8 weeks in the shearing shed all comes down to this one day. In fact the entire year of farming comes down to it as well. The annual wool sale in Port Elizabeth is where we sell our wool to international buyers who come from all over the world.
It’s a nail-biting experience to say the least as there are so many influencing factors that affect the overall price that we get at the end of the day.
The main factor is obviously the quality of our wool. Which is determined a lot by the conditions during the previous year. Did we have a good season with plentiful grazing and good weather? How did the ewes come through lambing? Having twins or rearing young in challenging conditions affects the quality of the wool they all ultimately produce.
The exchange rate on the day also plays a massive part, and even a 1% dip in the market can make a huge difference to the annual turnover. How well we accurately class the wool makes a big impact as well. There’s a real knack to identifying the different grades and lengths of wool, and considering it’s all sorted by eye and hand, I think we did a really good job! Thankfully so did the wool inspector.
But before it gets to the auction room there’s a lengthily process the wool goes through to get from farm to foreign buyer. So I’ll take you on a little tour of how it all happens if you like…
The big truck that collected our wool bales earlier last month, makes the three hour drive to the coast, where the wool is delivered to the huge storage and processing plant in Port Elizabeth.
On arrival the bales are off loaded and one by one they get brought into the holding unit on a conveyor belt.
But first they have to pass through a metal detector.
Not necessarily a safety precaution, but because so many bales get delivered with foreign objects that find their way into the wool.
Just in the five minutes that we were there four bales got pulled off the production line.
And this is what got pulled out of the one bale. My boots excluded of course.
The problem is so common, that they even have a dedicated table of “artifacts” that have been recovered over the years.
Once the bales get brought through the plant and allocated to their specific lots, slits are cut open into the bag in case small samples are needed to be taken from each bale to be sent off for testing either for random quality control or if the buyers request it.
But it’s not just a quick grab and go, there’s a very fair and technical process of taking a sample of all the wool in the bale. A special machine with a mechanical arm that reaches in and takes a random “grab” from the full length of the bale to make sure an equal mix of all the contents is taken, and prevents people trying to sneak in better quality wool closer to the sides, or the centre.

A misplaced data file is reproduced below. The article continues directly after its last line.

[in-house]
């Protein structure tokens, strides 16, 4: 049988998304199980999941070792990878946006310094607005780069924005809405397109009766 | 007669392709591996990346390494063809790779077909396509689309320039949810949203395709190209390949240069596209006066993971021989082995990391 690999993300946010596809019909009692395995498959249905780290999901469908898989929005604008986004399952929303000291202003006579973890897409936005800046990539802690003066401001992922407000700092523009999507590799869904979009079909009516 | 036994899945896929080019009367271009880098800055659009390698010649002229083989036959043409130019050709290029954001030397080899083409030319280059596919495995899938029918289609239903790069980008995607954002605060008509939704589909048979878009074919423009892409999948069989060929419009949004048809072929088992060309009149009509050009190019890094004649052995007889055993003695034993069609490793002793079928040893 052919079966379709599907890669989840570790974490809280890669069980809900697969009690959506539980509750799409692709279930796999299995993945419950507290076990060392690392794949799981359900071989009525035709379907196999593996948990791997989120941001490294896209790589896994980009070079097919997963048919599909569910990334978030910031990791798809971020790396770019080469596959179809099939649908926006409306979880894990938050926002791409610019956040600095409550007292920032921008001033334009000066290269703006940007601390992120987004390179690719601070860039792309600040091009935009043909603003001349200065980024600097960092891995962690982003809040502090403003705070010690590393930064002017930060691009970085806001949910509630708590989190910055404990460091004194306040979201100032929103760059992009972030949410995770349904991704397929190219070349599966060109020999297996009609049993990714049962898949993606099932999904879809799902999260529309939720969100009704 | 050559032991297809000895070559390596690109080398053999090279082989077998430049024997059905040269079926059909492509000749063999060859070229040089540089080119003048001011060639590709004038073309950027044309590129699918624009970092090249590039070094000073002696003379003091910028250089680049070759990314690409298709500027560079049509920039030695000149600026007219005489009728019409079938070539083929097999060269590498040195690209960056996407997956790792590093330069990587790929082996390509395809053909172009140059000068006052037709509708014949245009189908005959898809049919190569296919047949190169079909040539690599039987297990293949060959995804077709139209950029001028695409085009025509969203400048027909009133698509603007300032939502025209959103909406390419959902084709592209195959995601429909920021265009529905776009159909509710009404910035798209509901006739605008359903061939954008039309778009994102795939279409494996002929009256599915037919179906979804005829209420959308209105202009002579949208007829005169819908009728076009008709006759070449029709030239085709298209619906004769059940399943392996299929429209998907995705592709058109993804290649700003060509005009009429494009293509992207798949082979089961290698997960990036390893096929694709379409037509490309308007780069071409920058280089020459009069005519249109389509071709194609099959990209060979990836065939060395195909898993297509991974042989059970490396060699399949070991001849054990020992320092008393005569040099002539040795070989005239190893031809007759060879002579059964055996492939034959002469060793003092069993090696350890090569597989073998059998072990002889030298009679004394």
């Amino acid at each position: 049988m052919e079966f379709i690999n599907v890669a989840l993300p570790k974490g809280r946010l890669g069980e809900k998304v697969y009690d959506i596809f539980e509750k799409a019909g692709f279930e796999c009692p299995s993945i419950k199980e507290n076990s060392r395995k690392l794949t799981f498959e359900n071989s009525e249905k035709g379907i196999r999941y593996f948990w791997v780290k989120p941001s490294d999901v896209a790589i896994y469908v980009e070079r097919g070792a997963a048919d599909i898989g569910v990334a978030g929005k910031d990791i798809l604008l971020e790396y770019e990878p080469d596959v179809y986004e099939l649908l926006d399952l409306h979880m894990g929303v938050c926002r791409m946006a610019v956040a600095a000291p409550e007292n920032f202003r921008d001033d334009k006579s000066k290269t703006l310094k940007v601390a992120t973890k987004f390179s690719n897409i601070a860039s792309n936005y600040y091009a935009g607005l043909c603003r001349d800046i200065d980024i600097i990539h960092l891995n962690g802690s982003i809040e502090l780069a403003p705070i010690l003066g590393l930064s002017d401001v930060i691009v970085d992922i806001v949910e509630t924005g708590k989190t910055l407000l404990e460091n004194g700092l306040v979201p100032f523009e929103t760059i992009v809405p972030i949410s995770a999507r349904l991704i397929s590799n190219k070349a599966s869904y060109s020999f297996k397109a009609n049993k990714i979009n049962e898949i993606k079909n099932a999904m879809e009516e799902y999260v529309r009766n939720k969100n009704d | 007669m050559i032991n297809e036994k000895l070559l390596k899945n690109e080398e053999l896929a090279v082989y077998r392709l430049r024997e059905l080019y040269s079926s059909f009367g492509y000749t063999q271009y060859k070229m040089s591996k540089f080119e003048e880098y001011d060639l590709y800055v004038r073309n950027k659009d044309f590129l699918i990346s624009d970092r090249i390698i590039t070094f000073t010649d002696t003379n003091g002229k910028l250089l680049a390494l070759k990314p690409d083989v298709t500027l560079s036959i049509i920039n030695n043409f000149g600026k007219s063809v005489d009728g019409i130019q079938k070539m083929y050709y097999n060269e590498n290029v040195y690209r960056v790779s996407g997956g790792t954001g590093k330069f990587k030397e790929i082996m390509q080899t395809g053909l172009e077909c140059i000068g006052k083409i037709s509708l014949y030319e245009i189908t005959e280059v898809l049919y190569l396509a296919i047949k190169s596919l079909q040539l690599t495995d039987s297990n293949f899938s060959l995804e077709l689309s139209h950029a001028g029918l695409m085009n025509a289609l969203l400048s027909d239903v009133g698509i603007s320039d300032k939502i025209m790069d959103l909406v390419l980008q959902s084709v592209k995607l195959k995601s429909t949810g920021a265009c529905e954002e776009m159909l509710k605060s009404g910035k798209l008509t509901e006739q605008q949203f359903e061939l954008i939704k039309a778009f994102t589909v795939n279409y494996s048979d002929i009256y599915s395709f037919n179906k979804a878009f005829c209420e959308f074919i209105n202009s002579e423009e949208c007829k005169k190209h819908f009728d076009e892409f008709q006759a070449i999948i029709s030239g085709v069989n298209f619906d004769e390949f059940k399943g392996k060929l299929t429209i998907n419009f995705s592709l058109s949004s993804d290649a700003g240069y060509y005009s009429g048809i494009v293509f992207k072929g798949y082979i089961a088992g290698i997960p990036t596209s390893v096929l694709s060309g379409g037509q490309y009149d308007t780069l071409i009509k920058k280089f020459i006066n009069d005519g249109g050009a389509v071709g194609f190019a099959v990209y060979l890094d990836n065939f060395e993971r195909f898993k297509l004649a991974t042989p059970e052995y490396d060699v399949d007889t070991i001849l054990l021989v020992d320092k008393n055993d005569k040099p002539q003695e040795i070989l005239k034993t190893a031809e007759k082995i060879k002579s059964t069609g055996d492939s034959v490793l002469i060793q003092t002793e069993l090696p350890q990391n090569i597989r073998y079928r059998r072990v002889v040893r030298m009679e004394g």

The sample that is extracted is then put into a small plastic bag labelled with the producers details, and proposed class of the contents. Air is circulated in the bag to help separate the wool, and it’s then sealed up and sent off to the lab.
The samples are sent off to be tested at an independent lab so an accurate description of the quality, class and length can be determined and the information relayed to the buyers before the sale if they request it so they know for certain that the wool is of the correct class.
While the samples are being tested, the wool bales are stored in their allocated lots awaiting the day of the sale.
It really helps speed up the process if the wool is classed correctly at shearing time to begin with, and the farmers earn a reputation for well-classed wool which really helps the buyers build up a relationship with the producers knowing that they will be getting consistent quality.
A sample of each class of wool from each supplier is put out on display for the buyers to go through and inspect before the sale.
And there are literally thousands of samples on display! If there are any disputes then the buyers can request the official test results, but often they go by their own eye and experience, as well as the reputation of the suppliers themselves. So it’s all the more reason to always class correctly and produce good quality, consistent wool.
Then it’s off to the auction. Representatives of all the major wool buyers all over the world start off the bidding and when your lot number comes up you do hold your breath for an unnaturally long period!
But it all went well and gave us a great sense of achievement and that all our hard work over the past year has paid off. Now it’s back to the start as we kick off the whole process of growing wool for the coming year all over again.